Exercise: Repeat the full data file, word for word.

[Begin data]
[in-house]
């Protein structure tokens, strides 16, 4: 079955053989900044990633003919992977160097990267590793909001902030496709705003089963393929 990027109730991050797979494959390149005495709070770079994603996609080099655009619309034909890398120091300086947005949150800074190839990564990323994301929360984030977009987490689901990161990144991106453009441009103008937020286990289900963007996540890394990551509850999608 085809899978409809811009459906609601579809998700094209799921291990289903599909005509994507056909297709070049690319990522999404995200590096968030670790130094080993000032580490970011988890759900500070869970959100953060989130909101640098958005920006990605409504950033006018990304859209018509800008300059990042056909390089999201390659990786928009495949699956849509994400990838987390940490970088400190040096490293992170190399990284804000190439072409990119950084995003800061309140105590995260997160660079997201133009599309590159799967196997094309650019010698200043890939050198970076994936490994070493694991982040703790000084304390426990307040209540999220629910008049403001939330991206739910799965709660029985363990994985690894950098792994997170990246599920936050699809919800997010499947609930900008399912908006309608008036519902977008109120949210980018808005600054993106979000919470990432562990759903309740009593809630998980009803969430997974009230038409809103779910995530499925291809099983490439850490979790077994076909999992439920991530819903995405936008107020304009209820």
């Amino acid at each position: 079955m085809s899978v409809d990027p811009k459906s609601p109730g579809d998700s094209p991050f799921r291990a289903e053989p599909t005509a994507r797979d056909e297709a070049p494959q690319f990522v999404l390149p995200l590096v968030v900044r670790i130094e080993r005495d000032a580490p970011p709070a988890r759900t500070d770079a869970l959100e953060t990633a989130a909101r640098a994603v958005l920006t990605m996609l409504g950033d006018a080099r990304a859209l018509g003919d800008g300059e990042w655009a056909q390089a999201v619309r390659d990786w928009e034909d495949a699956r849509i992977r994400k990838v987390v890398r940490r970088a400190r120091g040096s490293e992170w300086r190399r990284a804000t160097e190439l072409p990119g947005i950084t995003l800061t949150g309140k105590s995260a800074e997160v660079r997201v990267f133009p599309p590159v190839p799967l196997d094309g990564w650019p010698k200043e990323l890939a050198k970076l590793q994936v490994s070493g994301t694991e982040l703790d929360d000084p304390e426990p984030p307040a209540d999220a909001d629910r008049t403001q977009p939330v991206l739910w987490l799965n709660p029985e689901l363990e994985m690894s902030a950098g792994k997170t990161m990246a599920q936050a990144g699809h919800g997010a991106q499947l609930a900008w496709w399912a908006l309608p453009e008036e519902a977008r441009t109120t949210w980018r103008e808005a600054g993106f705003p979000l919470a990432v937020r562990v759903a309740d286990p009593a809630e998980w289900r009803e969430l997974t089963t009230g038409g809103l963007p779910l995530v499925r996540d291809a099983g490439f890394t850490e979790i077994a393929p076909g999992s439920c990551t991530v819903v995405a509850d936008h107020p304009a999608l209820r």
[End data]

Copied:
[in-house]
């Protein structure tokens, strides 16, 4: 079955053989900044990633003919992977160097990267590793909001902030496709705003089963393929 990027109730991050797979494959390149005495709070770079994603996609080099655009619309034909890398120091300086947005949150800074190839990564990323994301929360984030977009987490689901990161990144991106453009441009103008937020286990289900963007996540890394990551509850999608 085809899978409809811009459906609601579809998700094209799921291990289903599909005509994507056909297709070049690319990522999404995200590096968030670790130094080993000032580490970011988890759900500070869970959100953060989130909101640098958005920006990605409504950033006018990304859209018509800008300059990042056909390089999201390659990786928009495949699956849509994400990838987390940490970088400190040096490293992170190399990284804000190439072409990119950084995003800061309140105590995260997160660079997201133009599309590159799967196997094309650019010698200043890939050198970076994936490994070493694991982040703790000084304390426990307040209540999220629910008049403001939330991206739910799965709660029985363990994985690894950098792994997170990246599920936050699809919800997010499947609930900008399912908006309608008036519902977008109120949210980018808005600054993106979000919470990432562990759903309740009593809630998980009803969430997974009230038409809103779910995530499925291809099983490439850490979790077994076909999992439920991530819903995405936008107020304009209820």
């Amino acid at each position: 079955m085809s899978v409809d990027p811009k459906s609601p109730g579809d998700s094209p991050f799921r291990a289903e053989p599909t005509a994507r797979d056909e297709a070049p494959q690319f990522v999404l390149p995200l590096v968030v900044r670790i130094e080993r005495d000032a580490p970011p709070a988890r759900t500070d770079a869970l959100e953060t990633a989130a909101r640098a994603v958005l920006t990605m996609l409504g950033d006018a080099r990304a859209l018509g003919d800008g300059e990042w655009a056909q390089a999201v619309r390659d990786w928009e034909d495949a699956r849509i992977r994400k990838v987390v890398r940490r970088a400190r120091g040096s490293e992170w300086r190399r990284a804000t160097e190439l072409p990119g947005i950084t995003l800061t949150g309140k105590s995260a800074e997160v660079r997201v990267f133009p599309p590159v190839p799967l196997d094309g990564w650019p010698k200043e990323l890939a050198k970076l590793q994936v490994s070493g994301t694991e982040l703790d929360d000084p304390e426990p984030p307040a209540d999220a909001d629910r008049t403001q977009p939330v991206l739910w987490l799965n709660p029985e689901l363990e994985m690894s902030a950098g792994k997170t990161m990246a599920q936050a990144g699809h919800g997010a991106q499947l609930a900008w496709w399912a908006l309608p453009e008036e519902a977008r441009t109120t949210w980018r103008e808005a600054g993106f705003p979000l919470a990432v937020r562990v759903a309740d286990p009593a809630e998980w289900r009803e969430l997974t089963t009230g038409g809103l963007p779910l995530v499925r996540d291809a099983g490439f890394t850490e979790i077994a393929p076909g999992s439920c990551t991530v819903v995405a509850d936008h107020p304009a999608l209820r």